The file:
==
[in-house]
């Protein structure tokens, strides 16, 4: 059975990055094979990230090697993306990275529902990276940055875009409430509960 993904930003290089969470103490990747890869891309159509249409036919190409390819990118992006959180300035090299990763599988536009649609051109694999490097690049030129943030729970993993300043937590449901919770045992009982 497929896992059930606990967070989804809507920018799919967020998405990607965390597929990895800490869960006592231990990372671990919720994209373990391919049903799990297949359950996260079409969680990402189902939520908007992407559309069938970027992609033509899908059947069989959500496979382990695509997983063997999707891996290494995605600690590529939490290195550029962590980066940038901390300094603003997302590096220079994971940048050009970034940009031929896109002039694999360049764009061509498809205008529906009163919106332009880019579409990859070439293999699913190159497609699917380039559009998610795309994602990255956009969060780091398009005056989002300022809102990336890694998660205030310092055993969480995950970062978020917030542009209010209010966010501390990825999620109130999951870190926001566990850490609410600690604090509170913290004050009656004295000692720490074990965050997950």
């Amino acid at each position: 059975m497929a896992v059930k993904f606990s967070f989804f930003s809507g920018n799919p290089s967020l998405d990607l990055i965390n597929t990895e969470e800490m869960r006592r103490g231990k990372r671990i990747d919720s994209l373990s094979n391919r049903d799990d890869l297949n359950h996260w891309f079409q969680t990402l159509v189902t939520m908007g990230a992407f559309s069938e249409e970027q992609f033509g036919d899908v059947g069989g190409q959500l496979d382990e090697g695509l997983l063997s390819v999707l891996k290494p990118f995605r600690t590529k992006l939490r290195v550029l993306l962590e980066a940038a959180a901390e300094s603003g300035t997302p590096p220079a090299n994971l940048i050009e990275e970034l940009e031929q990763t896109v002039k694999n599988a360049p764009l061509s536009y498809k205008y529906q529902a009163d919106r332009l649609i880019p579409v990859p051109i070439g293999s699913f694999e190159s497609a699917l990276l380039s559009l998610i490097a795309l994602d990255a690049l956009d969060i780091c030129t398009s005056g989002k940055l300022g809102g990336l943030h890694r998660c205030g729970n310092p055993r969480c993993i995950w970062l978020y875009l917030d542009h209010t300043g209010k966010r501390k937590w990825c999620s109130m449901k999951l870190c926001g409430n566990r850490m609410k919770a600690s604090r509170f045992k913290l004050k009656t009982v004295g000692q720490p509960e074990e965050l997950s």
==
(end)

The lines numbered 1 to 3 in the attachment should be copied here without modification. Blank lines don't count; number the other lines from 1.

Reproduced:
[in-house]
């Protein structure tokens, strides 16, 4: 059975990055094979990230090697993306990275529902990276940055875009409430509960 993904930003290089969470103490990747890869891309159509249409036919190409390819990118992006959180300035090299990763599988536009649609051109694999490097690049030129943030729970993993300043937590449901919770045992009982 497929896992059930606990967070989804809507920018799919967020998405990607965390597929990895800490869960006592231990990372671990919720994209373990391919049903799990297949359950996260079409969680990402189902939520908007992407559309069938970027992609033509899908059947069989959500496979382990695509997983063997999707891996290494995605600690590529939490290195550029962590980066940038901390300094603003997302590096220079994971940048050009970034940009031929896109002039694999360049764009061509498809205008529906009163919106332009880019579409990859070439293999699913190159497609699917380039559009998610795309994602990255956009969060780091398009005056989002300022809102990336890694998660205030310092055993969480995950970062978020917030542009209010209010966010501390990825999620109130999951870190926001566990850490609410600690604090509170913290004050009656004295000692720490074990965050997950």
């Amino acid at each position: 059975m497929a896992v059930k993904f606990s967070f989804f930003s809507g920018n799919p290089s967020l998405d990607l990055i965390n597929t990895e969470e800490m869960r006592r103490g231990k990372r671990i990747d919720s994209l373990s094979n391919r049903d799990d890869l297949n359950h996260w891309f079409q969680t990402l159509v189902t939520m908007g990230a992407f559309s069938e249409e970027q992609f033509g036919d899908v059947g069989g190409q959500l496979d382990e090697g695509l997983l063997s390819v999707l891996k290494p990118f995605r600690t590529k992006l939490r290195v550029l993306l962590e980066a940038a959180a901390e300094s603003g300035t997302p590096p220079a090299n994971l940048i050009e990275e970034l940009e031929q990763t896109v002039k694999n599988a360049p764009l061509s536009y498809k205008y529906q529902a009163d919106r332009l649609i880019p579409v990859p051109i070439g293999s699913f694999e190159s497609a699917l990276l380039s559009l998610i490097a795309l994602d990255a690049l956009d969060i780091c030129t398009s005056g989002k940055l300022g809102g990336l943030h890694r998660c205030g729970n310092p055993r969480c993993i995950w970062l978020y875009l917030d542009h209010t300043g209010k966010r501390k937590w990825c999620s109130m449901k999951l870190c926001g409430n566990r850490m609410k919770a600690s604090r509170f045992k913290l004050k009656t009982v004295g000692q720490p509960e074990e965050l997950s």